Joint Leak Detection and Localization Based on Fast Bayesian Inference from Network of Ultrasonic Sensor Arrays in Microgravity Environment (Wireless Leak Detection) - 01.18.18

Overview | Description | Applications | Operations | Results | Publications | Imagery

ISS Science for Everyone

Science Objectives for Everyone
On a spacecraft, leaking air, fluids or gases can cause stability problems and jeopardize crew member safety. Air leaks can cause ultrasonic noise that humans cannot hear, but detecting the sound is a useful way to monitor for leaks and pinpoint their location. The Joint Leak Detection and Localization Based on Fast Bayesian Inference from Network of Ultrasonic Sensor Arrays in Microgravity Environment (Wireless Leak Detection) compares signals received at various ultrasonic sensors to reveal the location of air leaks, which can then be repaired.
Science Results for Everyone
Information Pending

The following content was provided by Ali Abedi, Ph. D., and is maintained in a database by the ISS Program Science Office.
Experiment Details

OpNom: Wireless Leak Detection

Principal Investigator(s)
Ali Abedi, Ph. D., University of Maine, Orono, ME, United States

Co-Investigator(s)/Collaborator(s)
Vincent Caccese, Ph.D., University of Maine, Orono, ME, United States
Lonnie Labonte, University of Maine , Orono, ME, United States
Casey Clark, University of Maine, Orono, ME, United States
Joel Castro, University of Maine, Orono, ME, United States
Kenneth Bundy, M.S., University of Maine, Orono, ME, United States

Developer(s)
Wireless Sensor Network Laboratory, University of Maine, Orono, Maine, Orono, ME, United States

Sponsoring Space Agency
National Aeronautics and Space Administration (NASA)

Sponsoring Organization
Technology Demonstration Office (TDO)

Research Benefits
Earth Benefits, Space Exploration, Scientific Discovery

ISS Expedition Duration
September 2016 - September 2017

Expeditions Assigned
49/50,51/52

Previous Missions
Information Pending

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Experiment Description

Research Overview

  • The Joint Leak Detection and Localization Based on Fast Bayesian Inference from Network of Ultrasonic Sensor Arrays in Microgravity Environment (Wireless Leak Detection) demonstrates a novel leak detection system capable of locating pressure leaks on the International Space Station (ISS)structure.
  • The leak detector is made of an array of sensors that listens for ultrasonic acoustics emitting from a leak location.
  • Using onboard processing and an original leak detection algorithm, the leak detector calculates the exact location of the leak.
  • The system improves safety of the crew by decreasing response time to find and fix a structural leak.

Description
The Joint Leak Detection and Localization Based on Fast Bayesian Inference from Network of Ultrasonic Sensor Arrays in Microgravity Environment (Wireless Leak Detection) research involves the development of a stand-alone Wireless Leak Detection system. Pressurized leaks have been shown to emit ultrasonic waves around 40 kHz. The system uses arrays of micro-electromechanical sensors (MEMS) to listen for these ultrasonic acoustic waves. Acoustic waves are passed through a series of signal conditioning circuits and sampled by onboard analog to digital converters (ADCs). Ultrasonic sensors are aligned such that a phase delay and angle of arrival can be determined. Using the angle of arrival, onboard processing, and a novel tree-search algorithm, location of the leak is determined. The system is enclosed in a custom 3 dimensional printed enclosure, and powered by a Lithium Polymer battery. Sensor readings and leak location are stored on an SD card for post-processing.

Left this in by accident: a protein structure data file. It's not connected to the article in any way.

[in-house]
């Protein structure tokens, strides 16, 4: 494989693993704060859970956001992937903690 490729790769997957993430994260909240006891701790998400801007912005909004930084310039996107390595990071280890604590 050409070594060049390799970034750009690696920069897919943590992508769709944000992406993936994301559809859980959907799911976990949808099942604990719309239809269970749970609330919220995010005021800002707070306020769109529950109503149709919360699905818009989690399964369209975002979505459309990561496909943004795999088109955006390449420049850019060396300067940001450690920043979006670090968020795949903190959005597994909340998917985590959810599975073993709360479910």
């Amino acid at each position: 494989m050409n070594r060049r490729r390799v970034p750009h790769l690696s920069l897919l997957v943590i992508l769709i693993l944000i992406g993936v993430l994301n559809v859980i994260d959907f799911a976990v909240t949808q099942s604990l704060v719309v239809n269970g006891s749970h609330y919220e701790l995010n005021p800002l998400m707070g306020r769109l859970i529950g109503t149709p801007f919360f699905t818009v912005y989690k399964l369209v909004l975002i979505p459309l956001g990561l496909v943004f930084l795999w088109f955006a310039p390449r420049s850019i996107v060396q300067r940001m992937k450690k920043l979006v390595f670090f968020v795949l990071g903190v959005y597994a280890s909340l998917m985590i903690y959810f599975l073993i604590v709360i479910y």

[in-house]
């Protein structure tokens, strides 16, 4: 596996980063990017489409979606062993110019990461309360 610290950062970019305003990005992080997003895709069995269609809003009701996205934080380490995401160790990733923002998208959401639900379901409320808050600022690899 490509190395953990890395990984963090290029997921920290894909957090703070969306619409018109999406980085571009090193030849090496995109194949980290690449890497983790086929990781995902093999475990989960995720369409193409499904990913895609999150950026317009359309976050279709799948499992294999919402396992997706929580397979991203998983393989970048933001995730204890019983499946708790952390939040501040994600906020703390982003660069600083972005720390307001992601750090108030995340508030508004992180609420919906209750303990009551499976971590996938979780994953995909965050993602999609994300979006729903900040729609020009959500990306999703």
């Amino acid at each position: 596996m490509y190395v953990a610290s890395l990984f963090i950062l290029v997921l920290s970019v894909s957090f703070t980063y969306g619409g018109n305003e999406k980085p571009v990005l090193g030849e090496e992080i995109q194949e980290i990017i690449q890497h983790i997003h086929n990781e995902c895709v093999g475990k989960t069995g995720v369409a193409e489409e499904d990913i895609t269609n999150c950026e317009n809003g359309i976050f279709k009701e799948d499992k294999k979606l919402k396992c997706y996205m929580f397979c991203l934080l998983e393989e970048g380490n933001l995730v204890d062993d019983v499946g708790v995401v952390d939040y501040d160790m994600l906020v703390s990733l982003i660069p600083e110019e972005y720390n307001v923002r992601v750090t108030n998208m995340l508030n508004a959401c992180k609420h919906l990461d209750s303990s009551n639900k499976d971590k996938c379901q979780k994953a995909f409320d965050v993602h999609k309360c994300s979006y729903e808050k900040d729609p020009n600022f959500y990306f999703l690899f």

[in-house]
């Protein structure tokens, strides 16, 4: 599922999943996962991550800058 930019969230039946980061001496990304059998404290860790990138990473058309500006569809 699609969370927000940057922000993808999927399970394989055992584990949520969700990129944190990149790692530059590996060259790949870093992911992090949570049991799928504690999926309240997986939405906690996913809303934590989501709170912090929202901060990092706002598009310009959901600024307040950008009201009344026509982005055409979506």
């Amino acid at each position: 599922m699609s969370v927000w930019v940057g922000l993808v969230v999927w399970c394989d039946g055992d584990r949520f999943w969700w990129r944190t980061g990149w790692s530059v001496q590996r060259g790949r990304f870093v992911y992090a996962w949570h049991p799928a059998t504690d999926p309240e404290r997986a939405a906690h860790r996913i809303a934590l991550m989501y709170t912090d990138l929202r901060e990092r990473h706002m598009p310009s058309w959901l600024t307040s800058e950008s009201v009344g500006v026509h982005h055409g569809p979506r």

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Applications

Space Applications
A spacecraft can spring a leak from a variety of causes, from micrometeoroids and orbital debris to material being degraded by radiation and extreme temperature changes. Leaks can compromise spacecraft safety and therefore jeopardize crew member safety, so continuous monitoring for leaks is vital. This investigation demonstrates a novel detection system that can locate pressure leaks on the International Space Station (ISS), reducing the time to find and fix a structural leak.

Earth Applications
Any pressurized environment can become hazardous in the case of a leak, including submarines, airplanes, pipelines and fuel tanks. The technology developed for this investigation can be used to monitor for leaks in pressurized systems on Earth, safeguarding the environment and protecting human lives.

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Operations

Operational Requirements and Protocols
Once onboard the ISS, crew members install each of the three identical sensor boxes at predetermined locations and allow them to collect data for two intervals of about 30 hours, for a total of 60 hours each. The detector box is a “set-it-and-forget-it” solution not requiring a crew member to manually scan various locations for potential leaks. The system is designed to be automated. Hence, there is no interaction with the device during on-board operations. After each device collects data, the information is downloaded and sent to the researchers for analysis and processing. Once the hardware returns to Earth on a re-entry vehicle sometime next year, the team inspects how well the devices survived the launch, deployment and return with the intention of proposing a new design for the next generation.

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Decadal Survey Recommendations

Information Pending

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Results/More Information

Information Pending

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Related Websites

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Imagery